Walking over a pile up of snow on the sidewalk- it can be hard for anybody, but for those with physical disabilities it could mean getting stuck.
Disability advocate Darlene McGraw lives in Saratoga County and said overall she's pleased with the road crews' clean up job of this weekend's snow fall.
"Ultimately the sidewalks have been pretty good, but I don't want to curse myself," McGraw said.
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But some challenges present themselves year after year like snow-covered sidewalks and bus stops. The Capital District Center for Independence serves 1,400 people a year and says its clients are faced with these barriers every winter.
"We also hear about people who are in wheelchairs, and they have to go out into the street to get around the snowy sidewalks and that's dangerous for everyone,” said Executive Director Laurel Kelley.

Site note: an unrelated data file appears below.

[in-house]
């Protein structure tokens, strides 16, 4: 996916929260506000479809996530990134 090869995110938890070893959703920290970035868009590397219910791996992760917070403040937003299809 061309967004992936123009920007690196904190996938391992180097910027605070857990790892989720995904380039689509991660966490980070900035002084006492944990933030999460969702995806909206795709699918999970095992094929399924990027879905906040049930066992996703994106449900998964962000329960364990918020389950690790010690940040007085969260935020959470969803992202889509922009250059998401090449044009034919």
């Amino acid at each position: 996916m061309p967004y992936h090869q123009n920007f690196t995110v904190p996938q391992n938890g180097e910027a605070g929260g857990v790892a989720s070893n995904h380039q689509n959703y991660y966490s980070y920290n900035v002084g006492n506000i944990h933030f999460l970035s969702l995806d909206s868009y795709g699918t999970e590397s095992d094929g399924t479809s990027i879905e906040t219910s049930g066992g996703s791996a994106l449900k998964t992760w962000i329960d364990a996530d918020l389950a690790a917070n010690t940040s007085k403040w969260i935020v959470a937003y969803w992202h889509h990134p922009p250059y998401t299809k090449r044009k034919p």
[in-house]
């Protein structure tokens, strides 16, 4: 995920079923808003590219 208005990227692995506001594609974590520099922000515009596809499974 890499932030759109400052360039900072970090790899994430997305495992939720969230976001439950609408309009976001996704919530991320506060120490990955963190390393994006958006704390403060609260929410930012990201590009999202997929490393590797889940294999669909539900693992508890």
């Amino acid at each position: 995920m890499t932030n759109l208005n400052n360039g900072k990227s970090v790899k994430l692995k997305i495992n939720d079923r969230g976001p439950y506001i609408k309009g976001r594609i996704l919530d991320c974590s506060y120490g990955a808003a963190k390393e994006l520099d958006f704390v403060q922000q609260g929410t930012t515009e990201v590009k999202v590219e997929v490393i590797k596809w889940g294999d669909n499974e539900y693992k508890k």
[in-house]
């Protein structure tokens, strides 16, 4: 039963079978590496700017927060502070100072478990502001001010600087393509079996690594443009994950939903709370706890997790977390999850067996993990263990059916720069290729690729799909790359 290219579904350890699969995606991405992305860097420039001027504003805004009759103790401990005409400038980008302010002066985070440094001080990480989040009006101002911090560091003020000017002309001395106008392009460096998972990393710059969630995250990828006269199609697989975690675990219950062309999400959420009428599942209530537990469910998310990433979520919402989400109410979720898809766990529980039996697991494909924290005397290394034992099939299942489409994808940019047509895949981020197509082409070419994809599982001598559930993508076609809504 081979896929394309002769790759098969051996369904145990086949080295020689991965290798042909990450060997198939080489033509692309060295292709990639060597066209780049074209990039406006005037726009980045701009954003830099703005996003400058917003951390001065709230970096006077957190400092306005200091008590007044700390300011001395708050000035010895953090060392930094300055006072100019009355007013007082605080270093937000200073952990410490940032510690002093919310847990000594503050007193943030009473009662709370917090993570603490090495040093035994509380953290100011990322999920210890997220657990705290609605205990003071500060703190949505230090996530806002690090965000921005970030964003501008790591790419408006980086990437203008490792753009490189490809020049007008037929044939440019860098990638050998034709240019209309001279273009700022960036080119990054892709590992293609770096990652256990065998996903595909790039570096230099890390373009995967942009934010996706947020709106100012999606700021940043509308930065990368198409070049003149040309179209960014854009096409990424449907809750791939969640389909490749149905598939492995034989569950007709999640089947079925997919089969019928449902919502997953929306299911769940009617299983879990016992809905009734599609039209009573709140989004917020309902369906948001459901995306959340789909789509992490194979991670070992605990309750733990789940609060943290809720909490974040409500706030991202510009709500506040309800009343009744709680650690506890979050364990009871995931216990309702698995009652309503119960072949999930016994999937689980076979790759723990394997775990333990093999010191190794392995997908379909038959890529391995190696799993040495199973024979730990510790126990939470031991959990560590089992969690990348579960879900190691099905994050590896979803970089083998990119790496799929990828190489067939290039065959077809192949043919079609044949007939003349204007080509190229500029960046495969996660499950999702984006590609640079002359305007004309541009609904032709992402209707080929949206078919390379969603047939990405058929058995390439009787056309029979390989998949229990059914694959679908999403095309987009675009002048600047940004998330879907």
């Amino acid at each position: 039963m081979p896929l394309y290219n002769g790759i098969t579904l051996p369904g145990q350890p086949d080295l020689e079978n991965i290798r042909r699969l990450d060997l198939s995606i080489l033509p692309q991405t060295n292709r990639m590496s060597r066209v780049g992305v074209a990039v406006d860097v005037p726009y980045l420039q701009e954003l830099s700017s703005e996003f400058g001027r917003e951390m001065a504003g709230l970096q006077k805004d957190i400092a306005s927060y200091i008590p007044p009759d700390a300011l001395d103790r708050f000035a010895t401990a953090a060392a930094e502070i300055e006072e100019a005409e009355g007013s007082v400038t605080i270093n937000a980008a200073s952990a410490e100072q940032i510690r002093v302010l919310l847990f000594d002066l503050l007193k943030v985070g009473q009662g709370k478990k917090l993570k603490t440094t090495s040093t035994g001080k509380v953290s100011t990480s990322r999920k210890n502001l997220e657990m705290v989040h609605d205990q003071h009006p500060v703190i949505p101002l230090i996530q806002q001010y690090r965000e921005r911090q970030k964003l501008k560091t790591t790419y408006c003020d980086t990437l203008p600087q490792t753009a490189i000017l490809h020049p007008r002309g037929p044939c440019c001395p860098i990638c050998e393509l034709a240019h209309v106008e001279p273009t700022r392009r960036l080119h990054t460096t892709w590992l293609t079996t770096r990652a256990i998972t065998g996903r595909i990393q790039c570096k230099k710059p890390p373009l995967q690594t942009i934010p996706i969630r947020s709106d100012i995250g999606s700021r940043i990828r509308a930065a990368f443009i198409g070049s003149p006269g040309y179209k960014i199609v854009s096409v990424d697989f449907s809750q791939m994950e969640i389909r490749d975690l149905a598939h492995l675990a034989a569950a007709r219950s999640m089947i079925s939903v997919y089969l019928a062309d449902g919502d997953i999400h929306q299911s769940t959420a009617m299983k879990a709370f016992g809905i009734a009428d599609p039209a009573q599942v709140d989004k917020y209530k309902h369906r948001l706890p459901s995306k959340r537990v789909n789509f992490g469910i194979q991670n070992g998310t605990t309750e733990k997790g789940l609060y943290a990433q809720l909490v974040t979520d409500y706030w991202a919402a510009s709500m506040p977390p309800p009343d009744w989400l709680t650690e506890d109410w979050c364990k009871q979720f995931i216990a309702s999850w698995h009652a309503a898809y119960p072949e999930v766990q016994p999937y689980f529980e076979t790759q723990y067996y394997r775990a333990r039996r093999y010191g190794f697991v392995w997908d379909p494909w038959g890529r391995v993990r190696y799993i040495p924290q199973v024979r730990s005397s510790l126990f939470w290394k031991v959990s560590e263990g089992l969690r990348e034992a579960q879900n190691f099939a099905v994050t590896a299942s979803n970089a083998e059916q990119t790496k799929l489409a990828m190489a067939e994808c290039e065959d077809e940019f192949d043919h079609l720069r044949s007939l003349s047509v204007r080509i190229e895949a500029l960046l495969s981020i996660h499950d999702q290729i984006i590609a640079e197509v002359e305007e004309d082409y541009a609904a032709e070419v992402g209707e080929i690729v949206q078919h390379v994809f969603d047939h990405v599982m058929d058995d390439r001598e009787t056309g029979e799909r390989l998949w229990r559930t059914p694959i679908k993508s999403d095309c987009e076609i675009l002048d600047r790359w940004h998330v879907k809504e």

McGraw adds just because the sidewalk has been cleared, doesn't mean the crosswalk is accessible. While showing a crosswalk push button surrounded by snow, McGraw said, "here's all this snow and stuff; I mean if you can't reach here. The snow is impacting our ability to push the button."
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Advocates at Disability Rights New York add an icy sidewalk impacts more people than those who have physical limitations.
"Emergency signage isn't always incredibly accessible and it might be difficult to read or see in different conditions; white out conditions, flurry conditions can be difficult to see,” added Senior Staff Attorney Jessica Richwalder.
Meanwhile different municipalities have different snow clearing requirements so advocates are calling on community members to be mindful and do their part this season.
"If you just take a little bit at a time, you're not going to have that much to clean up afterwards," said McGraw.